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Bringing the Community Together - Audio Theatre Production

Bessie Dunlop Audio Theatre Production
Bessie Dunlop the Witch o Dalry

Bessie Dunlop, the Witch of Dalry, is one of The Grey Hills' largest productions in terms of cast size, with just under 40 people participating. The play was written by playwright John Hodgart originally for a school performance when he was an English teacher in Garnock. He needed a production that included all the children to have a part in the play. Years later, the play was used for an adult reading club in Ardrossan. The idea came about for the production to be brought to life as an audio production recorded live at the Harbour Arts Centre in Irvine, Ayrshire. We talk to John about the journey and find out more about Bessie and the true story of the Witch of Dalry.

How did you learn about the real life Bessie Dunlop and come to write about her? Bessie has been a part of my life for a long time. My two aunts filled two bottles of water from a spring in Monk Castle, which is mentioned in the story of when she first met her spirit, at my gran's house in Dalry. My mum's family name is Bessie, and people in the area would often refer to it as the name of the witch. Years later, another aunt had an old copy of a Victorian book of Ayrshire tales and legends by William Robertson, which included a chapter based on Bessie and her story. This information was derived from Sir Walter Scott's "Witchcraft and Demonology," where the details of her court case were found. Ten years later, as a teacher, I decided to create a play based on Ayrshire or Garnock Valley topics. This is when I started gathering more information and ideas for scenes and songs, eventually growing it into a drama production in 1977.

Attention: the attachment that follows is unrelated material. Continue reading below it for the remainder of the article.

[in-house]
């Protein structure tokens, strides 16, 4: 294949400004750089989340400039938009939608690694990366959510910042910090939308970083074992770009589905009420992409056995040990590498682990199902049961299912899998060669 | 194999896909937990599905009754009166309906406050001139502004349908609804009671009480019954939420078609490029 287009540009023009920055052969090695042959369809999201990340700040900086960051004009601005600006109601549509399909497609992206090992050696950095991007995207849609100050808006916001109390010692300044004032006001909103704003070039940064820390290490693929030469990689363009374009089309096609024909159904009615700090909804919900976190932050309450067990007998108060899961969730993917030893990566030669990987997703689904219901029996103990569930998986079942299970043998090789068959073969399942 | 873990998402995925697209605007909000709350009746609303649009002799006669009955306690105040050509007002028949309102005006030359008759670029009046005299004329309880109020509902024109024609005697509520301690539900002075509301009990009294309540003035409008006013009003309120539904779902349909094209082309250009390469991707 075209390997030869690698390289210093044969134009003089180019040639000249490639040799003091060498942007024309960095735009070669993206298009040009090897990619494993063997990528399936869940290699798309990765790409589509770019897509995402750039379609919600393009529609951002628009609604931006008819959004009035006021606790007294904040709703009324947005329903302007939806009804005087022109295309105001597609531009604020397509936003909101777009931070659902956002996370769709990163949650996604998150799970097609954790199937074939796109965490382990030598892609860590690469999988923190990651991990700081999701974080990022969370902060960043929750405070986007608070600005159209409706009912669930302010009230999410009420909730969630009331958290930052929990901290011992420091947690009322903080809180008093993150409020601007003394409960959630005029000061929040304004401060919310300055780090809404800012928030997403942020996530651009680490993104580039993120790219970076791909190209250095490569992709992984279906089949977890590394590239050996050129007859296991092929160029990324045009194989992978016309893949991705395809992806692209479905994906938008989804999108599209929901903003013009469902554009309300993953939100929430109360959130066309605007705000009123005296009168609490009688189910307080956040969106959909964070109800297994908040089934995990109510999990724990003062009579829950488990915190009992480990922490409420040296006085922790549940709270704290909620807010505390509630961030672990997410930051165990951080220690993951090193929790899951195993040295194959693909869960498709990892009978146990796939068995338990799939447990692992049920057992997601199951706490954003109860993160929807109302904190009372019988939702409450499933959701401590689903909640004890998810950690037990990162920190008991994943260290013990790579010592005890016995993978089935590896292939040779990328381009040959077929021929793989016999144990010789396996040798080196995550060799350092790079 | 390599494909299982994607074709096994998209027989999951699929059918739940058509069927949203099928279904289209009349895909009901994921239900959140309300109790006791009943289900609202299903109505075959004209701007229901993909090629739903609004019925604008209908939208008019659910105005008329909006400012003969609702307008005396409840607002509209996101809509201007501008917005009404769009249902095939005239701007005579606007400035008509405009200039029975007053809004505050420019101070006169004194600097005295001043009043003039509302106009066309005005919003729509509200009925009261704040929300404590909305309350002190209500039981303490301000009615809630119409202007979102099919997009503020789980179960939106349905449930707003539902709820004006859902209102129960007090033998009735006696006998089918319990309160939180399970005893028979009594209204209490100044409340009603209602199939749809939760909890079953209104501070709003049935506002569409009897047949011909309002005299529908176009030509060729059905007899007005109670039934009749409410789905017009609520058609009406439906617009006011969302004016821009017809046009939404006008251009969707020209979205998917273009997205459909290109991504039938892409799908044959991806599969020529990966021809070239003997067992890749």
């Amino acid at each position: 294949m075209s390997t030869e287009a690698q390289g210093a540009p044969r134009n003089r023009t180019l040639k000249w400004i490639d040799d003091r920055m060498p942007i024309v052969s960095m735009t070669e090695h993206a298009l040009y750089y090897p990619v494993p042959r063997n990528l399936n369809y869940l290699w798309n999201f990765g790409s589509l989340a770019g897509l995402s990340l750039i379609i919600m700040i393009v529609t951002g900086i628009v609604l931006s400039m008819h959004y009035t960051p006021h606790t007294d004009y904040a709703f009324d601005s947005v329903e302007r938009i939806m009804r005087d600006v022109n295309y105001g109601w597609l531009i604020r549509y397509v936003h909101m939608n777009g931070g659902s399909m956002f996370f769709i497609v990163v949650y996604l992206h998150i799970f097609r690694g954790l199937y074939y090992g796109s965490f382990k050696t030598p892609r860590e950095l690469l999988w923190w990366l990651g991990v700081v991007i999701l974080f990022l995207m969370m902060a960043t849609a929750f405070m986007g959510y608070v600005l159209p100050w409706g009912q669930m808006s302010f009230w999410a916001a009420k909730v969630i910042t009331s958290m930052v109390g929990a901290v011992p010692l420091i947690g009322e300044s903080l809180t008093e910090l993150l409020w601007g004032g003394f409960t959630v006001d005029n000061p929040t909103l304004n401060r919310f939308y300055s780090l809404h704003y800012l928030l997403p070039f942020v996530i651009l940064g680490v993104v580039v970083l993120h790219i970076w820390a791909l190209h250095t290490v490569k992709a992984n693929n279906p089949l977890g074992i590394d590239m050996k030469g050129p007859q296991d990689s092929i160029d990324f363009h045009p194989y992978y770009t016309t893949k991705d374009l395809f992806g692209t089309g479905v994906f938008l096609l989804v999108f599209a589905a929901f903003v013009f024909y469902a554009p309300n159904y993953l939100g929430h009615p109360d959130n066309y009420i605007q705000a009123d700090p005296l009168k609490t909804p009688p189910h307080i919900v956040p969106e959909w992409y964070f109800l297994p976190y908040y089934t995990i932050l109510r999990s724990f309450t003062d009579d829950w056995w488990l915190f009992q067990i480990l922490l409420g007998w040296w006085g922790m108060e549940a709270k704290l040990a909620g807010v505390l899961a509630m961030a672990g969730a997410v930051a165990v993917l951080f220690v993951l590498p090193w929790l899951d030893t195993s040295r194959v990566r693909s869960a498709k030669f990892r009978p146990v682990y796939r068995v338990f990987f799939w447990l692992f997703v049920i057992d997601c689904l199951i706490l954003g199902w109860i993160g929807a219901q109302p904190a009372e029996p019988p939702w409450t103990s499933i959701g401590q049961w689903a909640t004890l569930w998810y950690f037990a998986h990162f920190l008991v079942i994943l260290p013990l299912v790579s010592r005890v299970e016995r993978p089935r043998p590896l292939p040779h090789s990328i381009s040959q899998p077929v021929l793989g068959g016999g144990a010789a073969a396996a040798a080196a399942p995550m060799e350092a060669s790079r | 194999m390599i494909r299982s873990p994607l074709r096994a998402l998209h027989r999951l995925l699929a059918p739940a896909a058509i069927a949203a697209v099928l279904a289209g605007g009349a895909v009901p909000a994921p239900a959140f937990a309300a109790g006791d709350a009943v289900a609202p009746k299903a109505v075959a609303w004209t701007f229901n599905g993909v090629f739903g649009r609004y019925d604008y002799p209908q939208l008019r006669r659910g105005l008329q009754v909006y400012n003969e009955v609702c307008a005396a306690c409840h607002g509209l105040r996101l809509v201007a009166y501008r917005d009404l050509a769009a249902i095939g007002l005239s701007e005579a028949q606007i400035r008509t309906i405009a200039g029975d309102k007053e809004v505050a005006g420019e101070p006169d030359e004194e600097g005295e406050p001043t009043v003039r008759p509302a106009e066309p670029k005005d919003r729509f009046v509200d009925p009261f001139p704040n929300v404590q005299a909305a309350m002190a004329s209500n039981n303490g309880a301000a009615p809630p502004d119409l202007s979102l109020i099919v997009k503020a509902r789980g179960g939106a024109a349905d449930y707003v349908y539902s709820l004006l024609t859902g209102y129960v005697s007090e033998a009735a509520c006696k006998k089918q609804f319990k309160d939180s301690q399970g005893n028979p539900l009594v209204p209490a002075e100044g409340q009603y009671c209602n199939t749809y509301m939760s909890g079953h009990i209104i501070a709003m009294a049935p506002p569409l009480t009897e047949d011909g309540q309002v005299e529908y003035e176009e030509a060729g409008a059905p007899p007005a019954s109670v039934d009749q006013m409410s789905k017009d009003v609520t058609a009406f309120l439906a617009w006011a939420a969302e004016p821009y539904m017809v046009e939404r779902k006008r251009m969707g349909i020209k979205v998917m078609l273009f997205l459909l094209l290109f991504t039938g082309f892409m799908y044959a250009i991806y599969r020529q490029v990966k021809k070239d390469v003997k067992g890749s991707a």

What made you pick Bessie?

The story is powerful and raises unanswered questions about what did and didn't happen and what lies behind the story. There were many children involved in the production, which is why there are so many characters taking part.

Why do you think Bessie is relevant today from all those years ago?

She was an extraordinary woman; she had a young family and was gifted as a "wise woman" herbalist. In all her attempts to help people, she always seemed willing to assist in any way she could. In many ways, she reminded me of my mum and my family. Even though she was a figure from years ago, she was a victim of ideology and insanity.

How did the community audio theatre production of the play come about?

The town of Dalry recently got a new bypass. The local community group, Bypass Arts, wanted to place a piece of artwork near the bypass to share the story of Bessie within the town. Bessie is a historical figure that unites the town, highlights existing places, and allows tourists to visit them. The group aimed to inform the town about its history and collaborated with John to bring this project to life.

Why did you want the production to become Audio Theatre?